I took a sabbatical a few years ago and ended up doing an MBA at Bradford. One day the microeconomics lecturer, Damian Ward, posed a couple of questions, along these lines:
– You decide to set up a refreshment stall on a beach. Where’s the optimal place to set up stall? (Answer: the middle of the beach).
– There’s already a refreshment stall in the middle of the beach. Where do you set up yours…?
The answer to the second question is that you set up right next to the guy in the middle of the beach, effectively dividing it between the two of you. You can’t do better than this – if you move closer to one end, your competitor can steal market share by following you and setting up next to you again. The equilibrium position for this ‘game’ is: both stalls next to each other, in the middle of the beach.
Dr Ward went on to draw parallels between this simple game and analogous real world cases, notably the electoral success that the Blair-led Labour Party had enjoyed by stealing the middle ground. His prescription for a whole range of such strategic games was ‘sit in the middle and get fat’ (i.e. spread outwards from there). Sound advice indeed.
It’s a little odd though that a similar thing seems to happen on tube station platforms, where the game objective is different.
I usually try to travel around London by tube outside peak times. When I do this, I do well fairly consistently by waiting for a train at one of the extreme ends of the platform. The bell curve of mass of the waiting crowd generally seems to congeal around the middle of the platform, and often the cabins near the center of the train are crushed full, while the end cabins are half empty.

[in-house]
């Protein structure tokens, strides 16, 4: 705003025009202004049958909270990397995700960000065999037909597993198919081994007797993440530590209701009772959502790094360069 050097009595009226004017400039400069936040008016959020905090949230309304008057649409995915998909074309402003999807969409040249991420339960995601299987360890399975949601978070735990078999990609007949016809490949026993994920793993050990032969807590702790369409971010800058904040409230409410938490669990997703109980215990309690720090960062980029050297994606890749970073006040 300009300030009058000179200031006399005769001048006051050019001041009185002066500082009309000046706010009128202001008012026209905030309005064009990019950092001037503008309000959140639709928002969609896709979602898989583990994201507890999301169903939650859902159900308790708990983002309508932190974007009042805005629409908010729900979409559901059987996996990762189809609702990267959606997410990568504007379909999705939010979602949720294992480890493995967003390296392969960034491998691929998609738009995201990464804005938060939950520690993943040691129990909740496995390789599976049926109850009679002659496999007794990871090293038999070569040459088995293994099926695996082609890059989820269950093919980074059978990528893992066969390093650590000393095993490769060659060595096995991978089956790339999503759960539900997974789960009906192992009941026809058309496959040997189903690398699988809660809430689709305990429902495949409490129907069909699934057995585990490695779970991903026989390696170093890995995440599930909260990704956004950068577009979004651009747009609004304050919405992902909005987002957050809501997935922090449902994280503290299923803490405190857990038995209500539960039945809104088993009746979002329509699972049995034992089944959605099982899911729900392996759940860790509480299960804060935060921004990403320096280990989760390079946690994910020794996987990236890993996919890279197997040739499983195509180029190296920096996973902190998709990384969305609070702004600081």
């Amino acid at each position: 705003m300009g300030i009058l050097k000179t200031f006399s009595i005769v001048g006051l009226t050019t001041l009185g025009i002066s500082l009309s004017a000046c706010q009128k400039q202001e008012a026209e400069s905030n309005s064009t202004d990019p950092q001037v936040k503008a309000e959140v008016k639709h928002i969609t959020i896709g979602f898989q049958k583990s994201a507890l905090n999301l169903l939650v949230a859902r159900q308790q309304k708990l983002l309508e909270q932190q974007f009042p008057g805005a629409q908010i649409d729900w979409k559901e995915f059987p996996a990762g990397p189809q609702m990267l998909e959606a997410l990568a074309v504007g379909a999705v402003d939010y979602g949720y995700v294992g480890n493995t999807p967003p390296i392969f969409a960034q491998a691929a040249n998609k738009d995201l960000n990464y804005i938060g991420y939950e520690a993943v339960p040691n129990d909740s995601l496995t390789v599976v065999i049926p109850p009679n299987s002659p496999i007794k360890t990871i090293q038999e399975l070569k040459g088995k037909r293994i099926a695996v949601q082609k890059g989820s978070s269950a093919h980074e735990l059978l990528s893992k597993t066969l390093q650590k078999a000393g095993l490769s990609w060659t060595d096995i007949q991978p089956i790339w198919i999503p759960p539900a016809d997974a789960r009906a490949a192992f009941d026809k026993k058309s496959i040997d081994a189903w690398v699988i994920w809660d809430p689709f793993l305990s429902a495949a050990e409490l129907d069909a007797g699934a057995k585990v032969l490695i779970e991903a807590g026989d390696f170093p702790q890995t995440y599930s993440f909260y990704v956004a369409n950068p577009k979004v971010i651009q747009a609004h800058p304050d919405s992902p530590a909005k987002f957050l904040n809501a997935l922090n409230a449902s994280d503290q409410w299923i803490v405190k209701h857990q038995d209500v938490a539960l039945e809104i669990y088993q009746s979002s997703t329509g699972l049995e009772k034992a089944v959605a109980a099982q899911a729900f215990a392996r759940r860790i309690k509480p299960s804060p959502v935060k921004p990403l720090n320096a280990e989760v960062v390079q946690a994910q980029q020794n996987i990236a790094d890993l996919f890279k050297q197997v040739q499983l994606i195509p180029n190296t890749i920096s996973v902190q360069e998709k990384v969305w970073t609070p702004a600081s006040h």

It’s not a foolproof strategy, and it fails altogether at peak times, when the sheer volume pouring onto the platform, constrained by its finite end points, creates a dense but even distribution. The best strategy at these times is probably to move outside the paradigm of the game. Walk, in other words. Sort of a genteel version of Captain Kirk’s famously unique beating of the ‘unwinnable’ Kobayashi Maru
Anyway. It’s not uncommon to see a similar sort of dynamic in corporate strategy considerations. The classic problem of corporate strategy (as distinct from business strategy) is ‘where do we play?’ What sectors and sub-sectors are attractive places to invest? But in order to actually implement a move, we have to go further than this – what positioning do we want within a given sector? And very often this second consideration leads to a whole bunch of sponsors targeting the same pool of assets.
In the past I’ve had this problem to solve
in an environment with the added complication that we were 10% of the size of our two main competitors. Chasing after the same positioning as them, in other words, would have been unlikely to have ended well.
Sometimes the best answers in these circumstances are at the very edges of the sector. Stuff you see out of the corner of your eye. Assets where the question arises as to whether they actually belong in this sector at all. Answering that question, in depth, can be a very fertile source of opportunity.
Back to the beach. What happens when a third stall-holder turns up?